I turn to the amendments of noble Lord, Lord Cameron of Dillington. I assure him that the Government are committed to establishing the OEP as an independent body, and the provisions in the Bill allow us to do this. The OEP will be established as a non-departmental public body, and we believe that this is the best model to achieve a balance of independence, value for money and accountability. For example, the Climate Change Committee is also a non-departmental public body, as is the Equality and Human Rights Commission, but, in the case of the former, I do not believe that there is any requirement on the Secretary of State to have due regard for its independence.

The OEP will be governed by non-executive members, who will appoint the chief executive as per long-established practice. These members will go through the appropriate appointments process, which is regulated by Her Majesty’s Commissioner for Public Appointments.

My concern is that the amendments of the noble Lord, Lord Cameron of Dillington, could create significant confusion regarding what is a well-established model, leading to a significant delay in getting the OEP up and running. For instance, the chief executive, if there were one, would be subject to a completely different appointment process from the rest of the board and, crucially, the chair, blurring accountability structures both within and outside the organisation.

I assure the noble Lord, Lord Cameron, on his Amendment 91, that several provisions in the Bill already ensure that the funding of the OEP is safeguarded. First, paragraph 12 of Schedule 1 states that the Secretary of State must provide such funding as is considered “reasonably sufficient”. This is a novel provision, intended to work in conjunction with the duty on the OEP to provide to Parliament an assessment of whether it received sufficient funding. Ministers will be held to account if it is deemed that the funding is not sufficient. The OEP may also submit to a Select Committee any evidence that it believes makes a case for additional funding.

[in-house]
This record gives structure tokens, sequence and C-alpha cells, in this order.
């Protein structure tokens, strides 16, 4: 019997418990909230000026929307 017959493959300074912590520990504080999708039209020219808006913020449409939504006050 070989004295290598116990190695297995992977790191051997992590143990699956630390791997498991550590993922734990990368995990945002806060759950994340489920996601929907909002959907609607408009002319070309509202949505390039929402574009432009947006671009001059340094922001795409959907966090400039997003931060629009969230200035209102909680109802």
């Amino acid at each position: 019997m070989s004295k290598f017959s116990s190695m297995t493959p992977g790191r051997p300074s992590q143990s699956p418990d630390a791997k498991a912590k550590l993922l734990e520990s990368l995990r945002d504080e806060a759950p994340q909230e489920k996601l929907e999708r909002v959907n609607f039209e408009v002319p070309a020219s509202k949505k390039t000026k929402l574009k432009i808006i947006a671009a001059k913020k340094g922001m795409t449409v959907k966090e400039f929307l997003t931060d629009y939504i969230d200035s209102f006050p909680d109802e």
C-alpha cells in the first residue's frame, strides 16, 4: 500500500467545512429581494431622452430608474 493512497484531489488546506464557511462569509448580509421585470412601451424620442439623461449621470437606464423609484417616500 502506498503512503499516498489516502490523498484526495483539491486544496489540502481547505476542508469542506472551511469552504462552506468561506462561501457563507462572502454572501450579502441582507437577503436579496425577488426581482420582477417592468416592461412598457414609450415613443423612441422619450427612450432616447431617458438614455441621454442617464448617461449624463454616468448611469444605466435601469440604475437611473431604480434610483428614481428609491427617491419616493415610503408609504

The Government have committed to a ring-fenced multiannual funding envelope within the remits of the spending review, which will be regularly reviewed. For added transparency and to enable further parliamentary scrutiny, the OEP’s budget will be set out as a separate line in Defra’s supply estimate.

I hope that this is not outside protocol, but I will answer the question of the noble Lord, Lord Krebs, that I did not answer in the previous debate. He is right that proportionality is an element of the precautionary principle; nevertheless, it is important that proportionality be also applied across all of the five other wider principles in the Bill, not just the precautionary principle. I apologise for not having made that clearer earlier.

I hope that this extensive package reassures the noble Lord, and that he withdraws his amendment.

Baroness Garden of Frognal Portrait The Deputy Chairman of Committees (Baroness Garden of Frognal) (LD)
- Hansard - - - Excerpts